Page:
moving as one
Trying to draw Little Richard as a young man made me realize just how beautiful he was beyond the exuberant music. I couldn’t do justice to the fine bone structure of his face, the eyes that had so much to say.
As his obituary in the NY Times pointed out, one of the early criticisms of rock and roll was that it increased integration between people of different races. Little Richard crossed many boundaries–racial, social, gendered–opening doors that had long been locked.
Perhaps empathy plants its seeds in the music that rocks our souls. Time to get up and dance!
carry the end
back to the beginning?
who will remember the lost, re
the disappeared? Who will fill life
with futures, release those
fragile wings to
I decided to do my May grid and a butterfly cinquain for both the NaPoWriMo Day 30 prompt, “something that returns”, and Colleen’s #Tanka Tuesday prompt theme, chosen by Elizabeth from Tea and Paper, “the day after”.
When Nina and I first started blogging at memadtwo, one of my recurring themes was endangered species. I posted twice (here and here) about the Monarch Butterfly, and wrote in one post:
Most people know that monarchs migrate from the United States and Canada to central Mexico to hibernate in winter. This can mean a trip of nearly 3,000 miles!
Between 2012 and 2013 the amount of butterflies who wintered in the Mexican forest decreased by 40%. The forest habitat itself is disappearing as a result of illegal logging. But the extreme weather conditions of the last few years, due to climate change, have also caused lower hatching rates. Another factor is the loss of milkweed plants, the primary food source for monarchs, killed by agricultural herbicides.
Perhaps the coronavirus will provide these beautiful creatures with some respite from human destruction.
When looking for music about migration I remembered Steve Earle’s song. Monarchs remind us that borders are only the lines that we ourselves choose to draw.
Thanks to Maureen Thorson and all the participants in NaPoWriMo 2020 for helping me to travel all over the world and creating bridges that reached far beyond the walls and borders of our politics and our forced isolation.
I open my grandmother’s trunk and the smell of cedar recalls my father’s woolen army blankets, faded and frayed. The inside of the chest had become their home, a refuge from the memories woven into fibers that had crossed the ocean twice.
My father would not talk about the war itself, but he brought home with him both blankets and cots. We never used the blankets.
On hot summer nights my brothers and I opened the cots to sleep in the basement, unaware of the secrets they could tell us, the images seared into our father’s eyes and carried in his bones.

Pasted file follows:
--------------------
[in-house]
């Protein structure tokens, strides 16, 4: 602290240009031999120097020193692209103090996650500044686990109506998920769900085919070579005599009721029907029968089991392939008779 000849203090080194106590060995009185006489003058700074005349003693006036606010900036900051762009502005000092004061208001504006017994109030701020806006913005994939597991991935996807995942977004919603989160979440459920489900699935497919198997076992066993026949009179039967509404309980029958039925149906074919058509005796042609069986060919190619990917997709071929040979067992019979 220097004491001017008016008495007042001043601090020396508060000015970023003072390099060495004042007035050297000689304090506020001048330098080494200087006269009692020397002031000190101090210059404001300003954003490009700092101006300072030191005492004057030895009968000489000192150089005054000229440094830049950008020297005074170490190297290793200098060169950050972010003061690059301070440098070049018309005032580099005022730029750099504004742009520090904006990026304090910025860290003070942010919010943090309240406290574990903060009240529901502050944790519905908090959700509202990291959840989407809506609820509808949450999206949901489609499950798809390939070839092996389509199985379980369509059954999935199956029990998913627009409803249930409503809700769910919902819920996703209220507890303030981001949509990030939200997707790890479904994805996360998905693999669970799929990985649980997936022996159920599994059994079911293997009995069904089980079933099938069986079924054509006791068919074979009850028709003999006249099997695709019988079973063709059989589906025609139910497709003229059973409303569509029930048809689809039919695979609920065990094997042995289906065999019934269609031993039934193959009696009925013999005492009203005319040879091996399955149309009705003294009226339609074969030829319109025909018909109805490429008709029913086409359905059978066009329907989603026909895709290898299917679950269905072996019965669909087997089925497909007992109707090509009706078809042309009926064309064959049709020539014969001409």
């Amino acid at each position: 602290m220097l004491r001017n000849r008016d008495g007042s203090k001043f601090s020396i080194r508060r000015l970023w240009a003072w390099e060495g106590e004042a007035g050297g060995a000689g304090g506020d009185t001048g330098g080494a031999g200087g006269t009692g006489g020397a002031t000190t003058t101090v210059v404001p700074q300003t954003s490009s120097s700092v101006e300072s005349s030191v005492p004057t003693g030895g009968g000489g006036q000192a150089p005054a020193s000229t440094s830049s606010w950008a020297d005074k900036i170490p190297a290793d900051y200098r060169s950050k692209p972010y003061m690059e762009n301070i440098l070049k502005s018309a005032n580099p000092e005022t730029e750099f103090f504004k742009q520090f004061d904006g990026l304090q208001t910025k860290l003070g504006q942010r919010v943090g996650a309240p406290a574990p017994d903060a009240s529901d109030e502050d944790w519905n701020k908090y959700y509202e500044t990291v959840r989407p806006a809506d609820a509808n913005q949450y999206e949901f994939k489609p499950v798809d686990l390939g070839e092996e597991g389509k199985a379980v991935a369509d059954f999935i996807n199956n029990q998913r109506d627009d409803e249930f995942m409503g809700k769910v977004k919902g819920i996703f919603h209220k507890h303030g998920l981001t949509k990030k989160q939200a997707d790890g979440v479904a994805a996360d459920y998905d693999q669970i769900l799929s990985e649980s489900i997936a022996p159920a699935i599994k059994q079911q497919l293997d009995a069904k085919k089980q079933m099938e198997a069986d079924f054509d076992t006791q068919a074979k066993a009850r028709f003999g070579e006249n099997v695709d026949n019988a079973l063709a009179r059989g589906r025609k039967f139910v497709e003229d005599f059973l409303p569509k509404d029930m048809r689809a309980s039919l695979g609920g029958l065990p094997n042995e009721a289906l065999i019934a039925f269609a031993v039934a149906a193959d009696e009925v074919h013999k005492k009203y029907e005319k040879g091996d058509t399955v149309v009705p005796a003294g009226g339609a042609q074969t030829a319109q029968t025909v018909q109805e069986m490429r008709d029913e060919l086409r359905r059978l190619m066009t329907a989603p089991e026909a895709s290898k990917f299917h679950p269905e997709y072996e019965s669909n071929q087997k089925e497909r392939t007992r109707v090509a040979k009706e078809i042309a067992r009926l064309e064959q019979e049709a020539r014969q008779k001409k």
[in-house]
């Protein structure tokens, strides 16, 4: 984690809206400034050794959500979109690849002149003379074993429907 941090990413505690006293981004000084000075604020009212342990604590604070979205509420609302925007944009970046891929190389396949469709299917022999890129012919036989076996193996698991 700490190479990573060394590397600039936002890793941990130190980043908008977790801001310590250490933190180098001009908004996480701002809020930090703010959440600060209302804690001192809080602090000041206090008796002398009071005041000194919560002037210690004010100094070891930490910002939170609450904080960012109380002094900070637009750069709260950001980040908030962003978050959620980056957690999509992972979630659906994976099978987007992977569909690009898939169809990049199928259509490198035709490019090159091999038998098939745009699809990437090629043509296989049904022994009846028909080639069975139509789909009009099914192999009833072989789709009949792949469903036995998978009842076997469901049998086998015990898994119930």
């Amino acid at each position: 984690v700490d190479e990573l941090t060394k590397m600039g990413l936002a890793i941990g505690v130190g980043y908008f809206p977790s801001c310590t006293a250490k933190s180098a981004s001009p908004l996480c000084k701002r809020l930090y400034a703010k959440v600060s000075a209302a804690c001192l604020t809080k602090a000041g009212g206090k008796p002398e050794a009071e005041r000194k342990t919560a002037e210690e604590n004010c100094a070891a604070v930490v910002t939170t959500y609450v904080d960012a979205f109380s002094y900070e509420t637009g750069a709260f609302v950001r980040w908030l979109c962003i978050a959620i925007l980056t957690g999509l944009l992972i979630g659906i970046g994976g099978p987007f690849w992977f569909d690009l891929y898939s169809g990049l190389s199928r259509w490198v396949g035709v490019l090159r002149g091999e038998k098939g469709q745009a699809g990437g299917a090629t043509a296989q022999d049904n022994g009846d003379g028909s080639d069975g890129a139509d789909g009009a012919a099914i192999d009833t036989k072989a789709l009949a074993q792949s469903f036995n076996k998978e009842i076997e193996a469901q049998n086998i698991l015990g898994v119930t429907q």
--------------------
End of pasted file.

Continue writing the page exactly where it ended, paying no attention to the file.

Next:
all those silences–
invisible ink written
on the wings of birds
Day 28 NaPoWriMo–the prompt is to describe a significant space from your life.
Some words from the Oracle for Sue Vincent’s photo prompt, above. Most of my collage references are in storage, so everything in this collage except for the cosmos photos were taken from newspapers from the past month.
What I saw when going through the news reflected on how our stories may change in details, but remain similar in form.
we are making
stories out of star
broken through holes
that sail us home
a swarm, a flock, a host–
Bjorn has us going through out bookshelves for his dVerse prompt. I brought very few books to my temporary apartment, thinking I would make frequent visits to the library. Most of what is here are art books with exiting titles like “Matisse” or “Chagall”. Still, I managed to put together a haiku-like book poem.
Then I did one with CDs, which offered a better selection.
Wise up ghost:
I’m not there.
Life’s too short.
when the songs
of the universe
sit inside the opening–
inhale exhale breathe
For Colleen’s #Tanka Tuesday photo prompt, above, another shadorma. Also off prompt for NaPoWriMo Day 23.
Meet me streaming tides of music held in rings
calling like fingers singing with the wind
nets of foolish tunes
words woven into fish
Open all the lines together untie the knots spin apart swim
through worlds following every round gathering
detours through doorways
to what appears to look not more like ending but moving on
For NaPoWriMo Day 21: “Find a poem in a language that you don’t know….try to translate the poem simply based on how it sounds”. I went to the website link for Poetry International, and picked a poem in Dutch, because one side of my mother’s family is Dutch, and it’s dissimilar enough to English that I wouldn’t be able to guess all the words. How could I resist a poem titled “Praying Mantises on the Wind”?
I “translated” the first two stanzas written by poet Hans Verhagen. You can read the real translation here.
Met de stroming tegen maar muziek hard in de rug
vallen we als bidsprinkhanen op de wind
naar het lang voorbije terug
waar de wederopstanding begint
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